URL to post:
  • Lord Canistra avatar
    Lord Canistra Joined 14y ago
    Offline
    14,434 points Ranked 530th
    23 medals 2 legendary 3 rare
    • 1st Place - 2016 Winter Mapping Contest Medal icon
    • 10 years a member Medal icon
    • 6 years a member Medal icon
    • 2nd Place - Beneath the Dust Mapping Contest Medal icon
    • Returned 1000 times Medal icon
    • Reached 1,000 Points Medal icon
    6y
    > **Posted by [LP]Admer456** > > Wait, what? I said that keyboard shortcuts is the best workflow. See, when shortened, I actually meant "If you said that using icons is the best workflow, then you're wrong." Do we have a misunderstanding? Yes, it appears that we do. From the previous post: > **Posted by [LP]Admer456** > > And if you said that using icons rather than keyboard shortcuts is "hardly the best workflow", then you're very, very, very, but very wrong - I state that using icons (buttons) instead of keyboard is not the best option. - You state that I'm "very, very wrong". - From this I infer that you consider UI controls to be equal or superior to hotkeys. Which turned out to not be the case. So no problem there.
    URL to post:
  • Admer456 avatar
    Admer456 Joined 7y ago
    GoldSRC Snowball
    Gone. :3
    816 points Ranked 46,306th
    33 medals 2 legendary 6 rare
    • Submitted 30 Tutorials Medal icon
    • Returned 5000 times Medal icon
    • Submitted 15 Tutorials Medal icon
    • Returned 1000 times Medal icon
    • Reached 50 subscribers Medal icon
    • Received thanks 50 times Medal icon
    Admer456 GoldSRC Snowball
    6y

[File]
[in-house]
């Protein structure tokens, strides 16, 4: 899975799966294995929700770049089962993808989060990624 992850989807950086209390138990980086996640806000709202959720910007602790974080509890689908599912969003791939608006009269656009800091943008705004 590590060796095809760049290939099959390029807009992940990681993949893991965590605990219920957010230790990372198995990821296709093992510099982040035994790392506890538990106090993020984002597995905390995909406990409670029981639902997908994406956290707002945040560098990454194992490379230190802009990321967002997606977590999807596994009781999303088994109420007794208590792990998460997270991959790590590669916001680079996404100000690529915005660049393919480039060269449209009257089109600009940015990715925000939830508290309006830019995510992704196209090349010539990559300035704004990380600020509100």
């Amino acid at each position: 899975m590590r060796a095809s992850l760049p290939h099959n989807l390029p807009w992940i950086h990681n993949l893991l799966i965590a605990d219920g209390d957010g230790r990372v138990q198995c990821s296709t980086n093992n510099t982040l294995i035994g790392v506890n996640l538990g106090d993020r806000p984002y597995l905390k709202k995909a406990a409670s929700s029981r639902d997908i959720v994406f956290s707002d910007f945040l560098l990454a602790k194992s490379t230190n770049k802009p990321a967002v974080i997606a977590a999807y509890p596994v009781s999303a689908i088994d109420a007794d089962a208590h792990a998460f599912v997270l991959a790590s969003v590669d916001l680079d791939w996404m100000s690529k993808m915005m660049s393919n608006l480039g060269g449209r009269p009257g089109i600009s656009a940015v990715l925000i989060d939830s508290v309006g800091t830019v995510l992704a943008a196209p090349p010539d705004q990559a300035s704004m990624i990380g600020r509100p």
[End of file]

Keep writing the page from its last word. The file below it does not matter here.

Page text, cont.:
> **Posted by Lord Canistra** > > > **Posted by [LP]Admer456** > > > > And if you said that using icons rather than keyboard shortcuts is "hardly the best workflow", then you're very, very, very, but very wrong, unless i misunderstood what you have said. > > Well then, please explain to me how wasting your time moving cursor around to switch tools or editing modes through UI buttons is more efficient than hitting hotkeys with your other hand. Because I seriously do not understand that. Wait, what? I said that keyboard shortcuts is the best workflow. See, when shortened, I actually meant "If you said that using icons is the best workflow, then you're wrong." Do we have a misunderstanding? If not, let's prove this through an example, then: I will go into the tab **File**, and then i will click on **New**. I wasted around 1.5 seconds. I will press Alt+F+N (Alt; File; New) now, and it's the same function and command, and i only wasted 0.5 seconds approximately. As for the icons, think about the fact how long does it take you to move the cursor from the brush in the 2D view to the representing icon of a tool (Cutting Tool, let's say), it takes me approx. 2 seconds, and also, the tempo of the editing is quite slow, it's like playing an instrument slowly (slow music is often boring and sad, although it is still good), and if I simply select a brush, and press Ctrl+X (the + does not count), i did it in 0.2 seconds, what a time change! So if we do the maths, and considering the fact that we do this 600 times per day: 2 hours are spent on clicking, while 0.2 * 600 is umm 12, i think, yes, just think about it, 12 minutes vs. 2 hours, and adding in the time for a map to complete, and how many maps you make, you save umm, you save **9 out of 10** of the time you normally spend while clicking on these icons. In fact, i use the keyboard for navigation in the desktop, but that's a whole other topic. > > > **Posted by [LP]Admer456** > > > > I edited this reply 4 times now, and i also want to mention that the Ctrl+F method for this can be used for cylinders, which is useful for, because of texture alignment issues, this: > > > > > > ...and for many more things. You are essentially getting one step closer to functionality of a proper polygonal modelling tool. > > Also, I believe that this tutorial should not be deleted but rather improved, showing this alternative method. After all, you might want to create some concave shapes that would still require breaking brushes down into smaller pieces. It should not be deleted, yes that's true, especially because of the fact that i can't lose any more points (I've just lost 650 points over stupid stamps, and i can't undo that, and those are my first few unlocks ever, so i have no experience over that), and if i trash this tutorial, then i will lose another 25 points, and then i'm really buried into the ground. Yes, i always run into a situation where i have to cut brushes into smaller pieces (especially ruined walls and holes in them), but still, as long as they are triangles, they are more error-free than cubes.